It’s important to set up a committee, advisory group, a task force—things like that. This structure provides opportunities to address issues and make decisions while bringing in voices from various areas. When I started in this position, I created an advisory group. We were a task force, and now we are an advisory group to the provost because we’ve been doing it for so long. We rotate faculty from all our schools. They’re all represented, so everyone has a voice.

We use the LMS system to conduct asynchronous discussions, so everyone can contribute if they don’t attend the meeting. We want to ensure all voices are heard, as we tackle issues surrounding blended and online learning at my institution. Often I ask to the group, “From your perspective, what do you think about this?” Since I am not a program director or a chairperson, I can’t identify issues from that perspective. Having different perspectives allows us to innovate and solve problems on a much deeper level than if we worked in siloed groups.

Evo: Do you have any examples of the challenges that arise when people aren’t collaborative?

AG: Communication is critical. People, by nature, are accountable for their decisions and departments. It takes a unique individual and department to be collaborative and say, “Listen, we’re going to explore all these different aspects of this issue or this problem we need to solve, and we need your assistance.” It takes people who are collaborators to not give up, be open to new ideas and communicate their ideas as part of a group.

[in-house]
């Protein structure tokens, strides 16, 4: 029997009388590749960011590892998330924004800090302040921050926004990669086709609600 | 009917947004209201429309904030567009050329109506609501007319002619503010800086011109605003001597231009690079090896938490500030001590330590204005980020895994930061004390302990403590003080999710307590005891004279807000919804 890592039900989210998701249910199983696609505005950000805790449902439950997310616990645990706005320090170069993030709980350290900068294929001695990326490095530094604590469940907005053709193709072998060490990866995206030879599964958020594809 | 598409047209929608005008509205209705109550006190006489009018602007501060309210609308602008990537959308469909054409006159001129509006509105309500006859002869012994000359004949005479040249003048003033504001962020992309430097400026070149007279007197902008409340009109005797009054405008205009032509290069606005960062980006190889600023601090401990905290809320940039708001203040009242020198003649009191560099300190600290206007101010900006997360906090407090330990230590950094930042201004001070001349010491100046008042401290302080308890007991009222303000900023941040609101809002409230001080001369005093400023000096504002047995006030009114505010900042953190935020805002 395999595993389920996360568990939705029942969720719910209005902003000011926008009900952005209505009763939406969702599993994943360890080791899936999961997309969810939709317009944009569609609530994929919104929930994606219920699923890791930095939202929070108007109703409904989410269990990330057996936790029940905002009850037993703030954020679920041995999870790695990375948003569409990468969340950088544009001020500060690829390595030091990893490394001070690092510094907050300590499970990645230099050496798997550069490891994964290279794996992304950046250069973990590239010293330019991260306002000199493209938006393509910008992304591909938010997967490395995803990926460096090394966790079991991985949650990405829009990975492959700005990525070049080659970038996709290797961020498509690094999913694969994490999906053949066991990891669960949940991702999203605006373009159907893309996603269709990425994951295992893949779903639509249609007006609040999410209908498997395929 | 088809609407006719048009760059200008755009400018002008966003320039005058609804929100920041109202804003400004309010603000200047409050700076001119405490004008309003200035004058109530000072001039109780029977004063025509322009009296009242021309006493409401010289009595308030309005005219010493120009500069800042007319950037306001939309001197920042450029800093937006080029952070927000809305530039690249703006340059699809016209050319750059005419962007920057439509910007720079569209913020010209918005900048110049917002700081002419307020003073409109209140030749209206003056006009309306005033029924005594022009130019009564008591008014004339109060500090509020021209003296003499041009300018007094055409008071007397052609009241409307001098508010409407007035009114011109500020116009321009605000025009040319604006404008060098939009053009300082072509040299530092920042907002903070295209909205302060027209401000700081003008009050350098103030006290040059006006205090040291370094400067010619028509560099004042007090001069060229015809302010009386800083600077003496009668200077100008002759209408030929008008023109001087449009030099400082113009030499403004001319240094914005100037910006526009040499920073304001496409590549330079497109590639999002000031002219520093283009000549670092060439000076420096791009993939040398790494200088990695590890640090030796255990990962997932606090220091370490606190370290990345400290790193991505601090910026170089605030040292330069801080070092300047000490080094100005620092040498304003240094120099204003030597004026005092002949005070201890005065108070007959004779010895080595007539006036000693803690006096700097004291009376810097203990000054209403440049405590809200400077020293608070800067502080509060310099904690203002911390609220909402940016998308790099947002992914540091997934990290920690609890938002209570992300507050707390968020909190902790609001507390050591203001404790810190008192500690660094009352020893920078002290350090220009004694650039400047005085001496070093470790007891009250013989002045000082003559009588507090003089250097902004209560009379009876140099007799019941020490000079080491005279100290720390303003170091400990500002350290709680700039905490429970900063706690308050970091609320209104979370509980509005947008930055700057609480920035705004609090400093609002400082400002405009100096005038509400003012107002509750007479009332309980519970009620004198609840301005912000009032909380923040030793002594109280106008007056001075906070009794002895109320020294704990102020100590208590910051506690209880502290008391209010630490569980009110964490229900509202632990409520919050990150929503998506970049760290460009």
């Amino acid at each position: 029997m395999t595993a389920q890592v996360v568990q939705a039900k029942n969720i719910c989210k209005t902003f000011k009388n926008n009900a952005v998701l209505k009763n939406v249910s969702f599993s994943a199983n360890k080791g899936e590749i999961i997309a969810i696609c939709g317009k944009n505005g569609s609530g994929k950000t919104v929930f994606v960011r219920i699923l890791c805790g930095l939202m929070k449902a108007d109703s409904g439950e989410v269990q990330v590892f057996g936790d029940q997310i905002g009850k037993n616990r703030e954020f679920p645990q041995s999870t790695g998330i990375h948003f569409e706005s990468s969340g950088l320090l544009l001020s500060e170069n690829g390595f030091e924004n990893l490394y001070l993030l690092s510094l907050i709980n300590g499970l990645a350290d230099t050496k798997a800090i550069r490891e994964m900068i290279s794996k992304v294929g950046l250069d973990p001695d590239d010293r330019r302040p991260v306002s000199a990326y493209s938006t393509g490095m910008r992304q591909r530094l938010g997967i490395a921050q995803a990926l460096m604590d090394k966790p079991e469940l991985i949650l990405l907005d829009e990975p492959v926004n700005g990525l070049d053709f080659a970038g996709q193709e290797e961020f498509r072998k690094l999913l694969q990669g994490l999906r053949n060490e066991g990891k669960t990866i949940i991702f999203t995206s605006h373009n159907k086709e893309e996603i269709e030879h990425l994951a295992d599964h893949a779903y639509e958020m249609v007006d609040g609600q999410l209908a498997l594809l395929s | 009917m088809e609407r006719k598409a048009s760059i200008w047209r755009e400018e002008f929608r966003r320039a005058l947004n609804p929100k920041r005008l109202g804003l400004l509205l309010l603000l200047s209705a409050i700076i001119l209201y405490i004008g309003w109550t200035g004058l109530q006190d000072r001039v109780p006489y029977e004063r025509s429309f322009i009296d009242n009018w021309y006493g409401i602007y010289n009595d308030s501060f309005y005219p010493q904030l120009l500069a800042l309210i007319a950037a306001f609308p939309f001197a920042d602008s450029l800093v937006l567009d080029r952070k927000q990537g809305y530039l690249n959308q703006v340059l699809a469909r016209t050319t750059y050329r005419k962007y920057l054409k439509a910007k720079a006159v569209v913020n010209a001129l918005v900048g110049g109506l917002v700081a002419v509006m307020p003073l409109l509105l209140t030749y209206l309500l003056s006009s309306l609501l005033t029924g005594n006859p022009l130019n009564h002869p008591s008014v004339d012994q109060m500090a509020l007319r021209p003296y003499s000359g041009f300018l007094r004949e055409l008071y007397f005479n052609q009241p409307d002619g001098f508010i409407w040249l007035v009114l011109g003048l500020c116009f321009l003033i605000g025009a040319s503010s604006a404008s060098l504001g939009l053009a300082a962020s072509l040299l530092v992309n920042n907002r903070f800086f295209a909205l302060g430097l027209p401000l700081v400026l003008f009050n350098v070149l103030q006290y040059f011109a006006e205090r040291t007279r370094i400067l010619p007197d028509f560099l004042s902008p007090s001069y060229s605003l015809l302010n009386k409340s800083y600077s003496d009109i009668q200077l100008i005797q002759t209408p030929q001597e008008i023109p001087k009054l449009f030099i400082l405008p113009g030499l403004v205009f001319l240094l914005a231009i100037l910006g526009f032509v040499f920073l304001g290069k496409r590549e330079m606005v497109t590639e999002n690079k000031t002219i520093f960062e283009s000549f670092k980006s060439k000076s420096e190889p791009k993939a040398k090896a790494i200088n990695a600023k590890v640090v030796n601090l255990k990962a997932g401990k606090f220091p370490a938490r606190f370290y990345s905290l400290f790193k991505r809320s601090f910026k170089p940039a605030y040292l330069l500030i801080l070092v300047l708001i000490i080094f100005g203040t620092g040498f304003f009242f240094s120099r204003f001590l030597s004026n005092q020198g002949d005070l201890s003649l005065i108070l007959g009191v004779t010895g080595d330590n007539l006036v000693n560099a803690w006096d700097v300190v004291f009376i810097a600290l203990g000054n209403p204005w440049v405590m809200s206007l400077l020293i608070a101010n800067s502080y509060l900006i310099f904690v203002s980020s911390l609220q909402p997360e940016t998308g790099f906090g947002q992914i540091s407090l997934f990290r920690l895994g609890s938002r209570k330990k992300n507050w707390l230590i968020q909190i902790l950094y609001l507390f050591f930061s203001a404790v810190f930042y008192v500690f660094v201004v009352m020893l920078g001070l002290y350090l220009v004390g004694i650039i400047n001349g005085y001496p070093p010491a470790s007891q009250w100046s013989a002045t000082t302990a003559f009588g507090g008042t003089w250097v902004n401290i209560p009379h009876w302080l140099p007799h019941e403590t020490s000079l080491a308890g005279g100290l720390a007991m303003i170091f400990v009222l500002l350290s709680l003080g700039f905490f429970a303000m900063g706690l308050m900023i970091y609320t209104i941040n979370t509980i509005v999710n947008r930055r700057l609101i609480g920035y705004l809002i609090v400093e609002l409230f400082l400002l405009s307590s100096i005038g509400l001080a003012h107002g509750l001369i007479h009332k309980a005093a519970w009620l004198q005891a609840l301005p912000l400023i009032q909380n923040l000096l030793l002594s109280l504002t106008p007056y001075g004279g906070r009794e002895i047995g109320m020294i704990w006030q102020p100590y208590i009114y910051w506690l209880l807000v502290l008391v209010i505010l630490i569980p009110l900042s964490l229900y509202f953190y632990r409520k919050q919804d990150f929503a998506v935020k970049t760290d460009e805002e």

When people are part of a group making decisions, there is a sense of ownership that takes place. When working in a group setting, it is important to explain the process and have a committee that allows every voice to be heard.

Evo: How do you begin to break away from the individualistic culture?

AG: Reaching out to others and arranging those meetings and discussions is key. We need to invite people to sit on a committee and allow them to actively participate. Often when others are around and see the different perspectives and interdisciplinary approaches, they appreciate it.

Recently, I was one of the vice chairs of an assessment committee, and it was truly amazing how I was able to meet people I normally would not meet and interact with across campus.